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J Vis. 2008 Nov 24;8(15):16.1-19. doi: 10.1167/8.15.16.

Competition between color and luminance for target selection in smooth pursuit and saccadic eye movements.

Author information

1
Department of Psychology, Justus-Liebig University, Giessen, Germany. mspering@cns.nyu.edu

Abstract

Visual processing of color and luminance for smooth pursuit and saccadic eye movements was investigated using a target selection paradigm. In two experiments, stimuli were varied along the dimensions color and luminance, and selection of the more salient target was compared in pursuit and saccades. Initial pursuit was biased in the direction of the luminance component whereas saccades showed a relative preference for color. An early pursuit response toward luminance was often reversed to color by a later saccade. Observers' perceptual judgments of stimulus salience, obtained in two control experiments, were clearly biased toward luminance. This choice bias in perceptual data implies that the initial short-latency pursuit response agrees with perceptual judgments. In contrast, saccades, which have a longer latency than pursuit, do not seem to follow the perceptual judgment of salience but instead show a stronger relative preference for color. These substantial differences in target selection imply that target selection processes for pursuit and saccadic eye movements use distinctly different weights for color and luminance stimuli.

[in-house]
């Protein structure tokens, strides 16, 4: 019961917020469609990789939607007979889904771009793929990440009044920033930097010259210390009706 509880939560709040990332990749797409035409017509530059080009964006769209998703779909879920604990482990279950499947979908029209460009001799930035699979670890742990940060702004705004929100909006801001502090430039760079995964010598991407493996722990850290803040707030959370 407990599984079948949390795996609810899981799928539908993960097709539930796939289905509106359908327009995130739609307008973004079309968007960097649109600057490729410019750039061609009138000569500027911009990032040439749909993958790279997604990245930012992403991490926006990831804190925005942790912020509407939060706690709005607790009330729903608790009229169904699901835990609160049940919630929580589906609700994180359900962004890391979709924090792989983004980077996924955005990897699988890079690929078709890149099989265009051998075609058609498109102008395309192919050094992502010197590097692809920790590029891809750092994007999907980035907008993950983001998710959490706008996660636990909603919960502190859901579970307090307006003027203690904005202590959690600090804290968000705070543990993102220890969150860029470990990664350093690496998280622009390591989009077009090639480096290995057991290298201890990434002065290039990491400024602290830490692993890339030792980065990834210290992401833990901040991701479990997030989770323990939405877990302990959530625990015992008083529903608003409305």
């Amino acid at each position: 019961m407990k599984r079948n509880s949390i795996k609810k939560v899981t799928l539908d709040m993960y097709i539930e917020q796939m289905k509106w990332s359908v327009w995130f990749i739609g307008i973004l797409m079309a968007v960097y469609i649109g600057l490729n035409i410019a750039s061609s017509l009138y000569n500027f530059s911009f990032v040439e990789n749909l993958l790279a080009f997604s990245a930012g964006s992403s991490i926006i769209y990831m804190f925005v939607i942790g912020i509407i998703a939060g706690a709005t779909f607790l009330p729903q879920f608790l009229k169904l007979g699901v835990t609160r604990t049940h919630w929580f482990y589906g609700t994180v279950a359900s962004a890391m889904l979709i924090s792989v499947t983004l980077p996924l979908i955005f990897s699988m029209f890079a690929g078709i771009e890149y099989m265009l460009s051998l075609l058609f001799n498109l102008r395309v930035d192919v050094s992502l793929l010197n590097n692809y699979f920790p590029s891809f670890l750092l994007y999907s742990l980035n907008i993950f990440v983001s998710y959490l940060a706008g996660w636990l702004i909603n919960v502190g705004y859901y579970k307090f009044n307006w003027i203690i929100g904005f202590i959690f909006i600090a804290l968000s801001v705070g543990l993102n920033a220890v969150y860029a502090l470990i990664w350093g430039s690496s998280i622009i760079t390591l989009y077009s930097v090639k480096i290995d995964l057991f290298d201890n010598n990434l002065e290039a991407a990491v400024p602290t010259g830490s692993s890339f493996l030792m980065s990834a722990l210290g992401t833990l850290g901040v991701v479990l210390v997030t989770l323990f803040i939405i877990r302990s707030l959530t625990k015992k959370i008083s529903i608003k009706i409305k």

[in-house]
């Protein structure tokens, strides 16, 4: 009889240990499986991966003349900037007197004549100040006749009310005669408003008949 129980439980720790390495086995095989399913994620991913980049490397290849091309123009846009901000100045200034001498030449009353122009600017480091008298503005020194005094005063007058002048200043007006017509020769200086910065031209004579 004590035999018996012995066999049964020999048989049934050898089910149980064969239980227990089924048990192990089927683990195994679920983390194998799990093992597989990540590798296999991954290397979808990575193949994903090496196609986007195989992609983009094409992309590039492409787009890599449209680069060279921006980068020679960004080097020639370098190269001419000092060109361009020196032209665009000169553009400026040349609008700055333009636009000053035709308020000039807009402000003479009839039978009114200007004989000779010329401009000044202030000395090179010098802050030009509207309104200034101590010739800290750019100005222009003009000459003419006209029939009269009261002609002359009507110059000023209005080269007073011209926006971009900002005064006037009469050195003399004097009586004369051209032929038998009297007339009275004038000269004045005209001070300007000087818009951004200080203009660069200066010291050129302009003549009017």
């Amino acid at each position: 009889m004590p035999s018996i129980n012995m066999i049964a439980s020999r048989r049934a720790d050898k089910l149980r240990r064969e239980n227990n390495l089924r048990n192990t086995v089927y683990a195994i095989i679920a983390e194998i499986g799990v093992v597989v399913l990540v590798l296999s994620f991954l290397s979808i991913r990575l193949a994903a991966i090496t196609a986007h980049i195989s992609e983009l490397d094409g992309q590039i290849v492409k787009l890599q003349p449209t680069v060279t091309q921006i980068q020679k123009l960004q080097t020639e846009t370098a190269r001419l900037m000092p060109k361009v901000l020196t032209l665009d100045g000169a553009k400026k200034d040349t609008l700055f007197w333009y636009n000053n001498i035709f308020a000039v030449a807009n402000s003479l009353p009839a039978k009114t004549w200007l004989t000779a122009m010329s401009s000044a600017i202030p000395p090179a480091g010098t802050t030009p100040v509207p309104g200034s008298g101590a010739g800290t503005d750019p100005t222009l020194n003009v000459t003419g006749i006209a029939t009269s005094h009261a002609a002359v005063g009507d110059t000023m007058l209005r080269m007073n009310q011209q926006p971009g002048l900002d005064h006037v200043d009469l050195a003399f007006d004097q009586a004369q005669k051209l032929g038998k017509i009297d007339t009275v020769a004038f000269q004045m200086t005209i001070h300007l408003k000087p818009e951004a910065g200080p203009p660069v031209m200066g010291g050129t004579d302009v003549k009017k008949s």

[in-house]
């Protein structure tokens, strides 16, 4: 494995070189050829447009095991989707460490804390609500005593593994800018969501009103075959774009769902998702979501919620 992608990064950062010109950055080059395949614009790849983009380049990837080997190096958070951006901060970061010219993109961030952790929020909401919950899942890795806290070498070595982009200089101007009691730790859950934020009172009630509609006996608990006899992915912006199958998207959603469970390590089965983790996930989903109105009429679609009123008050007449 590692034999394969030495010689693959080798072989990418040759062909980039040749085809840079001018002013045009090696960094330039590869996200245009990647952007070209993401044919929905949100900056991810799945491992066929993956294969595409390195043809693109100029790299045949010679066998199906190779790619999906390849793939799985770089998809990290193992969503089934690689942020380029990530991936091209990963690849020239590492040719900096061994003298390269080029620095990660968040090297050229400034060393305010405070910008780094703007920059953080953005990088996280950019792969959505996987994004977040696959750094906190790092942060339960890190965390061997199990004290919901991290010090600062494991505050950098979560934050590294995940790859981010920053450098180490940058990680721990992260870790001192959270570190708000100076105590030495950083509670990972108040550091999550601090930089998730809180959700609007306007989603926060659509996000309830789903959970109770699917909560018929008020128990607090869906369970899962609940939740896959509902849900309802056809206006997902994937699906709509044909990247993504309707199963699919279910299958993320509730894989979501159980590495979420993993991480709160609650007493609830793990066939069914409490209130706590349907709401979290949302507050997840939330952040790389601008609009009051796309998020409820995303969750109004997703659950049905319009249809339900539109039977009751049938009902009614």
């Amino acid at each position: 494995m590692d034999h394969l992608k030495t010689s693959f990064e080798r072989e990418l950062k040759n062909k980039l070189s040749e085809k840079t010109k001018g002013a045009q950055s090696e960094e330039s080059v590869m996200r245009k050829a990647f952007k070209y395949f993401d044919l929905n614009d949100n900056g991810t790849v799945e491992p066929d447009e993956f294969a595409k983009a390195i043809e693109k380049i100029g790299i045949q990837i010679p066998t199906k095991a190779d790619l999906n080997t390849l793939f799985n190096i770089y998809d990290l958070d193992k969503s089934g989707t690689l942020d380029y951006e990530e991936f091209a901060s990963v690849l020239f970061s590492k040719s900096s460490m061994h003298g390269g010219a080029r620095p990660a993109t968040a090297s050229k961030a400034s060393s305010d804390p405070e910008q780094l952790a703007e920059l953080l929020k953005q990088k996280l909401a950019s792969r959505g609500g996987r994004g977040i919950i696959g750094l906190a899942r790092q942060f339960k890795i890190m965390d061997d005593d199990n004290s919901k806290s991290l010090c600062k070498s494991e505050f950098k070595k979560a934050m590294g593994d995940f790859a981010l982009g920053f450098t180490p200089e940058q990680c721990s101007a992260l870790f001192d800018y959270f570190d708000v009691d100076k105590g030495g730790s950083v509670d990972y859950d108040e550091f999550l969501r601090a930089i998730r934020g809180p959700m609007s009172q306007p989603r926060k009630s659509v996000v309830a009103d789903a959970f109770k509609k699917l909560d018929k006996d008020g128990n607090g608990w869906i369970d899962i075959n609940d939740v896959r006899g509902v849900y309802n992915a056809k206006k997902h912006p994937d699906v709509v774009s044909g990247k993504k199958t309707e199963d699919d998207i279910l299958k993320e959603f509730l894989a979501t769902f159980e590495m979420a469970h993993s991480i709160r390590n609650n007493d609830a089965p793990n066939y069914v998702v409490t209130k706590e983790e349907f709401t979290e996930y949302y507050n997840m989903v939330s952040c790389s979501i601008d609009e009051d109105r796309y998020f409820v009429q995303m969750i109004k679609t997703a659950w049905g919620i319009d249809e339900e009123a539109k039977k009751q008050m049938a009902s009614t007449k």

PMID:
19146301
DOI:
10.1167/8.15.16
[Indexed for MEDLINE]

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